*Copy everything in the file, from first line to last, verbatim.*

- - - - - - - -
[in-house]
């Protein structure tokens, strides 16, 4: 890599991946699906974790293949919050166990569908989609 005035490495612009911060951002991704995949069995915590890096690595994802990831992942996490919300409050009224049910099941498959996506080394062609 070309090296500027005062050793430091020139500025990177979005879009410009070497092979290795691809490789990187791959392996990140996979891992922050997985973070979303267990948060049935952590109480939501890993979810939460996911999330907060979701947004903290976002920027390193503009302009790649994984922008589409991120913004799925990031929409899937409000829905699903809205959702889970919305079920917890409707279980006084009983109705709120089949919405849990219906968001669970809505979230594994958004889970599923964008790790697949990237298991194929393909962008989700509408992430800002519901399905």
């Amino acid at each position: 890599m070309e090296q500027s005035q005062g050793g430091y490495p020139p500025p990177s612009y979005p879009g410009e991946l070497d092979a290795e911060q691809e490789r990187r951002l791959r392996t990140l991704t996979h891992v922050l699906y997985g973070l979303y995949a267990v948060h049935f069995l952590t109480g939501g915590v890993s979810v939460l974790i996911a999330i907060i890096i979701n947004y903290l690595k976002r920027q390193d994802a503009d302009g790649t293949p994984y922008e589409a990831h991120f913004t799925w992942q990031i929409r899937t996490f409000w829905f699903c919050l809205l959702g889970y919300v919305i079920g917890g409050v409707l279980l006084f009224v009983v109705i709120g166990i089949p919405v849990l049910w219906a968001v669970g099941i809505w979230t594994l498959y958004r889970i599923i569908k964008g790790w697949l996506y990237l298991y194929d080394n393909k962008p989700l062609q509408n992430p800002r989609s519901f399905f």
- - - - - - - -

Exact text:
[in-house]
């Protein structure tokens, strides 16, 4: 890599991946699906974790293949919050166990569908989609 005035490495612009911060951002991704995949069995915590890096690595994802990831992942996490919300409050009224049910099941498959996506080394062609 070309090296500027005062050793430091020139500025990177979005879009410009070497092979290795691809490789990187791959392996990140996979891992922050997985973070979303267990948060049935952590109480939501890993979810939460996911999330907060979701947004903290976002920027390193503009302009790649994984922008589409991120913004799925990031929409899937409000829905699903809205959702889970919305079920917890409707279980006084009983109705709120089949919405849990219906968001669970809505979230594994958004889970599923964008790790697949990237298991194929393909962008989700509408992430800002519901399905």
């Amino acid at each position: 890599m070309e090296q500027s005035q005062g050793g430091y490495p020139p500025p990177s612009y979005p879009g410009e991946l070497d092979a290795e911060q691809e490789r990187r951002l791959r392996t990140l991704t996979h891992v922050l699906y997985g973070l979303y995949a267990v948060h049935f069995l952590t109480g939501g915590v890993s979810v939460l974790i996911a999330i907060i890096i979701n947004y903290l690595k976002r920027q390193d994802a503009d302009g790649t293949p994984y922008e589409a990831h991120f913004t799925w992942q990031i929409r899937t996490f409000w829905f699903c919050l809205l959702g889970y919300v919305i079920g917890g409050v409707l279980l006084f009224v009983v109705i709120g166990i089949p919405v849990l049910w219906a968001v669970g099941i809505w979230t594994l498959y958004r889970i599923i569908k964008g790790w697949l996506y990237l298991y194929d080394n393909k962008p989700l062609q509408n992430p800002r989609s519901f399905f």